In the beginning God created the heavens and the earth. --Genesis 1:1
Ah, a new year! Full of new possibilities and new resolutions (most of which will be broken within a week or two, if you're like me). But before we head into this new year, let's make a new commitment that really matters.
I know that I'm really dating myself, but I remember these things called "checkbooks." For anyone reading this under the age of 20, those were little books in which you kept track of your checking account. You wrote down all your deductions and additions to the money in your account, and thus kept track of how much you had in there at any time. The part I hated was balancing it: Where you had to add all the pluses and minuses on each page and thus came up with a sum which theoretically told you how much was in it. I invariably missed something on a page, discovered that I'd missed it after several minutes or even hours of tedious work, and had to start over again.
My favorite author outside the Bible itself, C. S. Lewis, compared life to that. He said “A sum can be put right: but only by going back till you find the error and working it afresh from that point, never by simply going on.”
Do you want to make real progress in your life this year? Here's Lewis again: “Progress means getting nearer to the place you want to be. And if you have taken a wrong turning, then to go forward does not get you any nearer. If you are on the wrong road, progress means doing an about-turn and walking back to the right road; and in that case the man who turns back soonest is the most progressive man.”
I'll confess right up front that I'm a talk-show junkie. One of my favorite hosts in Dennis Prager, a conservative Jew who spent 18 years going thru the first five books of the Bible, known to Jews as the Torah. he says that today's verse is the most important one in all of Scripture. While I might not agree that it's the most important one, I'd agree wholeheartedly that it's the most foundational one (for the same reason he holds). The first verse of the Bible tells us that there is one God and that he created everything. If he didn't, if all this is just an accidental collision of atoms, then we're not accountable to anyone. But if he did create everything, including us, then we're accountable to him. He has the innate right to hold certain expectations of us. If we get that wrong, everything else will be wrong. If you want to change your life, it starts with thinking right, with thinking rightly about things. Imagine life as a great river. What happens at the head of the river makes a huge difference. If someone pollutes the river at the head, then everything down the river will be polluted as well.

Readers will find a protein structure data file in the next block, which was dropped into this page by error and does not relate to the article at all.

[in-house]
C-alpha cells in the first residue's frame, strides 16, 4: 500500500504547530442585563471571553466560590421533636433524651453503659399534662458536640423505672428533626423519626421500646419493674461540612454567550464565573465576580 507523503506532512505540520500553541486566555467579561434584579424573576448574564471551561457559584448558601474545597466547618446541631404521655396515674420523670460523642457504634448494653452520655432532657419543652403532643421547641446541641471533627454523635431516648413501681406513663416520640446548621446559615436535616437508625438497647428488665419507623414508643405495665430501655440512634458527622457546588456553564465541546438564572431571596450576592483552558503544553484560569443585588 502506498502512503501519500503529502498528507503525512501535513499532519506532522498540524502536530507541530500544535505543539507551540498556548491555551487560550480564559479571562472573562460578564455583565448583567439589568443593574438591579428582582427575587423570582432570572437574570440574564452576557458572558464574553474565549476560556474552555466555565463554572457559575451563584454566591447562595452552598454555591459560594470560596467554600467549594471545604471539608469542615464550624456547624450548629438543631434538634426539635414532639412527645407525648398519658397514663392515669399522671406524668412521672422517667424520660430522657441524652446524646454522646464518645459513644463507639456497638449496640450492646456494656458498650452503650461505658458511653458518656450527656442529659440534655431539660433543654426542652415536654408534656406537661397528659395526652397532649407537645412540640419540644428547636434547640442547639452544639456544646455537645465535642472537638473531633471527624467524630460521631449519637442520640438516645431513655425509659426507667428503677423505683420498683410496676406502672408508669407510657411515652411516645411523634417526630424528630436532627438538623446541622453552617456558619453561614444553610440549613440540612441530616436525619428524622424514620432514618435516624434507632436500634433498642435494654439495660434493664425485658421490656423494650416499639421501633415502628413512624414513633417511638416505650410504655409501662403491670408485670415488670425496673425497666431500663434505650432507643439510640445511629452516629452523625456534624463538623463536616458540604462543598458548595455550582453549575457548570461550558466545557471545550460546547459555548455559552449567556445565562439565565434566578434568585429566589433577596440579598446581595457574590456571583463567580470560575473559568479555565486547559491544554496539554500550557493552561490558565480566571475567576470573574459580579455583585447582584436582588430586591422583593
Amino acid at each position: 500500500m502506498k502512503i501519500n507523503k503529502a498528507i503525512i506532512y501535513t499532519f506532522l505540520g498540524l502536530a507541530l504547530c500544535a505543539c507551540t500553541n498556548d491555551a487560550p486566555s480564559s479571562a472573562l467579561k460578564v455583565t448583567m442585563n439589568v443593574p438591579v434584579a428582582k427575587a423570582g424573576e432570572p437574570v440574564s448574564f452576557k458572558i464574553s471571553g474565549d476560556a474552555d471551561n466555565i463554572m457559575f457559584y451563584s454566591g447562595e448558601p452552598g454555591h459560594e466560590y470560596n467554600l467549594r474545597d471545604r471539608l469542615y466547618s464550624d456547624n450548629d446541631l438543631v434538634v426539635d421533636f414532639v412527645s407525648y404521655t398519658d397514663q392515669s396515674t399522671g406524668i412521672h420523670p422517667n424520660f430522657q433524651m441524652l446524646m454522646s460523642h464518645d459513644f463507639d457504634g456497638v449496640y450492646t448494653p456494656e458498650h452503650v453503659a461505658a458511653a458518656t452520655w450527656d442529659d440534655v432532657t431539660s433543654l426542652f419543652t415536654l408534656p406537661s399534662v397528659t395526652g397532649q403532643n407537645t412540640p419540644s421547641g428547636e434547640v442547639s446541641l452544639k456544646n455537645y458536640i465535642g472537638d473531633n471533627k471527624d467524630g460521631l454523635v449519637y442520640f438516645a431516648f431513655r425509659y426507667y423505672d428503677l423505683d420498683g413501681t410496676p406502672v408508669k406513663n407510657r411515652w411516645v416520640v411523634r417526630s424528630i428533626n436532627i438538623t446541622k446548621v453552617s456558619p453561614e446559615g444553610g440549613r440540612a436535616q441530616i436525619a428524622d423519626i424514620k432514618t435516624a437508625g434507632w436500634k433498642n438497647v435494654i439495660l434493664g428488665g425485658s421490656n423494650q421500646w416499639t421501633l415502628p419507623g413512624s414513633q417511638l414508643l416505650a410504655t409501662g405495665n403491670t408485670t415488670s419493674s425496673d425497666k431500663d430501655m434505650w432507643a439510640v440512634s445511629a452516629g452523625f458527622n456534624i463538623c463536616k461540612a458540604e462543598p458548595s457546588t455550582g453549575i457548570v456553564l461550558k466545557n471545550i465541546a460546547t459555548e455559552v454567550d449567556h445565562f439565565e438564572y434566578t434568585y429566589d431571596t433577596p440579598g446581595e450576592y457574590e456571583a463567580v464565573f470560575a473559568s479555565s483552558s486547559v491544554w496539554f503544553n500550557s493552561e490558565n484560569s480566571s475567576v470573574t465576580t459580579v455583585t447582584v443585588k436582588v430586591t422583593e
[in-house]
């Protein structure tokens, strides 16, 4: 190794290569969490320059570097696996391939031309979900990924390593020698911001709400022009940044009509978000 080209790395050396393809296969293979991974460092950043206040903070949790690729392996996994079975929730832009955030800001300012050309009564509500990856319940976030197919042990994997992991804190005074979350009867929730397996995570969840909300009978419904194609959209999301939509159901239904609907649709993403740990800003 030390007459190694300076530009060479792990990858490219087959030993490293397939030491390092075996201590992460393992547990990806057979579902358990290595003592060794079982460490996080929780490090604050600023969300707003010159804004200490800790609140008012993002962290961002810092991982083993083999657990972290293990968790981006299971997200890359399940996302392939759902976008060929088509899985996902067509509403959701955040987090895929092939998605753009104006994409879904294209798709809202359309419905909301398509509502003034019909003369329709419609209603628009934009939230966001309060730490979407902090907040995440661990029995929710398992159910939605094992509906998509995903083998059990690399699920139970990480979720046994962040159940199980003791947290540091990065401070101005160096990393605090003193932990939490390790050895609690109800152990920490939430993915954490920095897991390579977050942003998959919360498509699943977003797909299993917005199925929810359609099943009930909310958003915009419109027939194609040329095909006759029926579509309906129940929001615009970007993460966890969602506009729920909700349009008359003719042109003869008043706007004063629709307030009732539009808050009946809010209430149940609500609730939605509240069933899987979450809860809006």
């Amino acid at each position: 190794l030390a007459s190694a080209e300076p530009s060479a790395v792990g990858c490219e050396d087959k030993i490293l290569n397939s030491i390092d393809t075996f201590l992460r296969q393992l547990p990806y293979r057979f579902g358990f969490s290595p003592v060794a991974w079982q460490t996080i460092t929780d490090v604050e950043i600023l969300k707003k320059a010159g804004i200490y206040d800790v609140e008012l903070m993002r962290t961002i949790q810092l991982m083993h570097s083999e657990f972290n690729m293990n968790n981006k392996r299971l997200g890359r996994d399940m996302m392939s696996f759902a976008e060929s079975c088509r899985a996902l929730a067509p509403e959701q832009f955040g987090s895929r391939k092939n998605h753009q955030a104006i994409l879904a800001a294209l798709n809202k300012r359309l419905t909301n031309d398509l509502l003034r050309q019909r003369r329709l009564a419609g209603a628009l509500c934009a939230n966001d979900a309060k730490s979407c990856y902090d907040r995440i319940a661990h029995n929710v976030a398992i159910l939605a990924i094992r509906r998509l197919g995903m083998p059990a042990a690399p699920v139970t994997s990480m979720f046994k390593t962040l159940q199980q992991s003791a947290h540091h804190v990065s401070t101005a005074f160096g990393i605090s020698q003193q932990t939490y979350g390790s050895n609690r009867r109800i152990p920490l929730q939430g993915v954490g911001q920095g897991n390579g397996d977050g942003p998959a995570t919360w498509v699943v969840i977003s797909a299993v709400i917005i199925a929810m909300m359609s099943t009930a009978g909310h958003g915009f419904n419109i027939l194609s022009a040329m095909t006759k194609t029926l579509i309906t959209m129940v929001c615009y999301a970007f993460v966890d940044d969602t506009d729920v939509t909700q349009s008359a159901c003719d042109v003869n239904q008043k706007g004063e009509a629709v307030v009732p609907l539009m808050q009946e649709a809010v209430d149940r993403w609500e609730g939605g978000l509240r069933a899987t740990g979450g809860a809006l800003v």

That's why I think that we need to focus on Genesis, especially the first three chapters. Everything else we believe--or should believe--flows down from this. It’s been my firm belief for a long time that there are absolutely no major erroneous belief in philosophy or worldview which can't be corrected by a thorough reading of the first three chapters of Genesis. If you get these chapters right, then the rest of the Bible (and life itself) will make much more sense, and you’ll avoid a host of common fallacies.
Here are some points we can glean from just these first words of the Bible:
1) In the beginning This is not merely referring to the beginning of the physical universe but of time itself. There never was a time when he was not. God is eternal.
2) God He is the center of everything. Humanity is extremely important, but we are not the measure of all things. There is one primary Actor in this book, and it's not any human being.
3) created the heavens and the earth. Think about the power displayed by our Creator in this one phrase! He speaks worlds and stars into existence.
Now that we’ve looked at what the verse says, let’s briefly examine two common errors which this one verse can correct.
Humanism, simply put, is the belief that man is the measure of all things. Like all lies from Satan, this is based upon a sliver of truth, namely that humanity is extremely important. But the only glory we have is reflected glory. The moon is a great analogy here: It has no innate light of its own, and its only light is from the sun. Even better, it's brighter or darker (to us) based on how much its surface straight-on reflects the sun (think of the phases). The reason why we’re so important is because our Creator has declared us so, and because we're made in his image.
Many religions also fall into the error of pantheism, coming from pan (meaning “all/everything”) and theos (“God”). It is the belief that God is all and all is God. The tree is God, the rock is God, I am God, you are God. As Lewis pointed out, this is hopelessly behind the times. There was a time in which there existed nothing but God, but that ended with his first recorded words of creation: “Let there be. . .”
I praise you Father, for you are the eternal Creator of everything seen and unseen. You are the center of the universe, and help me to remember that you're God and I’m not. I thank you that you've appointed me to reflect your glory in a way that no one else and nothing else in the universe can.